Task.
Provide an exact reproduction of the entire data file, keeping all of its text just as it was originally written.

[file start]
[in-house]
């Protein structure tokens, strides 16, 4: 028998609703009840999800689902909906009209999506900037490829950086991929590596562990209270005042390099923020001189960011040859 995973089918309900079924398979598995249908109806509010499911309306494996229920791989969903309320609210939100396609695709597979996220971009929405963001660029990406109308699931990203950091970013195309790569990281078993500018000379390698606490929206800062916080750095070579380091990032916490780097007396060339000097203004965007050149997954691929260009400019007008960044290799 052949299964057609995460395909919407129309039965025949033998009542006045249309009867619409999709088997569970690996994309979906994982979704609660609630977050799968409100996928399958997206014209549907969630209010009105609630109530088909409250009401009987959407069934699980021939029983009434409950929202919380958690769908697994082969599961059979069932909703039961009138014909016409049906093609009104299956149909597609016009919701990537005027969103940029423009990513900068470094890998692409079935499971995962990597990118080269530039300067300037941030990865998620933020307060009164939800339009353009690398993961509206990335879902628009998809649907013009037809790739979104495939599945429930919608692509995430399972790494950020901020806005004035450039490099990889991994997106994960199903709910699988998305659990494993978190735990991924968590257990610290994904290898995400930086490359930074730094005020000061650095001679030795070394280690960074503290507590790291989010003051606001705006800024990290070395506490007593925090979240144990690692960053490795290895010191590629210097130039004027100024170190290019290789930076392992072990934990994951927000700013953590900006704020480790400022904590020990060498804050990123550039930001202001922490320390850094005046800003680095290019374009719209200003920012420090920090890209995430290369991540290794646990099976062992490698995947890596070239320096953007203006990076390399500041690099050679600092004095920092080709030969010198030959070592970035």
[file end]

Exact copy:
[in-house]
């Protein structure tokens, strides 16, 4: 028998609703009840999800689902909906009209999506900037490829950086991929590596562990209270005042390099923020001189960011040859 995973089918309900079924398979598995249908109806509010499911309306494996229920791989969903309320609210939100396609695709597979996220971009929405963001660029990406109308699931990203950091970013195309790569990281078993500018000379390698606490929206800062916080750095070579380091990032916490780097007396060339000097203004965007050149997954691929260009400019007008960044290799 052949299964057609995460395909919407129309039965025949033998009542006045249309009867619409999709088997569970690996994309979906994982979704609660609630977050799968409100996928399958997206014209549907969630209010009105609630109530088909409250009401009987959407069934699980021939029983009434409950929202919380958690769908697994082969599961059979069932909703039961009138014909016409049906093609009104299956149909597609016009919701990537005027969103940029423009990513900068470094890998692409079935499971995962990597990118080269530039300067300037941030990865998620933020307060009164939800339009353009690398993961509206990335879902628009998809649907013009037809790739979104495939599945429930919608692509995430399972790494950020901020806005004035450039490099990889991994997106994960199903709910699988998305659990494993978190735990991924968590257990610290994904290898995400930086490359930074730094005020000061650095001679030795070394280690960074503290507590790291989010003051606001705006800024990290070395506490007593925090979240144990690692960053490795290895010191590629210097130039004027100024170190290019290789930076392992072990934990994951927000700013953590900006704020480790400022904590020990060498804050990123550039930001202001922490320390850094005046800003680095290019374009719209200003920012420090920090890209995430290369991540290794646990099976062992490698995947890596070239320096953007203006990076390399500041690099050679600092004095920092080709030969010198030959070592970035």